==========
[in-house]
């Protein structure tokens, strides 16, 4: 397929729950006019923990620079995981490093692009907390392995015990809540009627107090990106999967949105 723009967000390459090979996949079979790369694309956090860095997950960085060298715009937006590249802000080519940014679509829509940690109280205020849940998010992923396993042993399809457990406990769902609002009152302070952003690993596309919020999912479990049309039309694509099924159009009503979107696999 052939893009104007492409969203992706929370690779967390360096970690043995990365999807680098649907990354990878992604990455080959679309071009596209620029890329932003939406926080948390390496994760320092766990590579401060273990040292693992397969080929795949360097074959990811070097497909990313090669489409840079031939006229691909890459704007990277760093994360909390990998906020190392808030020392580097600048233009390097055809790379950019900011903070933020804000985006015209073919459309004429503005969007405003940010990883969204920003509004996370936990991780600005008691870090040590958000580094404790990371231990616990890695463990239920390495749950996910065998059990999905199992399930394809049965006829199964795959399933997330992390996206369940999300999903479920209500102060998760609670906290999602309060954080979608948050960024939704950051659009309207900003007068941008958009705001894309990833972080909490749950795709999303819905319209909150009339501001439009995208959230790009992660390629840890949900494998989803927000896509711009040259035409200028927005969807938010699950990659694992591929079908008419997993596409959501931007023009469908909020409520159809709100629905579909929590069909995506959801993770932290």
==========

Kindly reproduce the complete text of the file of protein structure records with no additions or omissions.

[in-house]
């Protein structure tokens, strides 16, 4: 397929729950006019923990620079995981490093692009907390392995015990809540009627107090990106999967949105 723009967000390459090979996949079979790369694309956090860095997950960085060298715009937006590249802000080519940014679509829509940690109280205020849940998010992923396993042993399809457990406990769902609002009152302070952003690993596309919020999912479990049309039309694509099924159009009503979107696999 052939893009104007492409969203992706929370690779967390360096970690043995990365999807680098649907990354990878992604990455080959679309071009596209620029890329932003939406926080948390390496994760320092766990590579401060273990040292693992397969080929795949360097074959990811070097497909990313090669489409840079031939006229691909890459704007990277760093994360909390990998906020190392808030020392580097600048233009390097055809790379950019900011903070933020804000985006015209073919459309004429503005969007405003940010990883969204920003509004996370936990991780600005008691870090040590958000580094404790990371231990616990890695463990239920390495749950996910065998059990999905199992399930394809049965006829199964795959399933997330992390996206369940999300999903479920209500102060998760609670906290999602309060954080979608948050960024939704950051659009309207900003007068941008958009705001894309990833972080909490749950795709999303819905319209909150009339501001439009995208959230790009992660390629840890949900494998989803927000896509711009040259035409200028927005969807938010699950990659694992591929079908008419997993596409959501931007023009469908909020409520159809709100629905579909929590069909995506959801993770932290």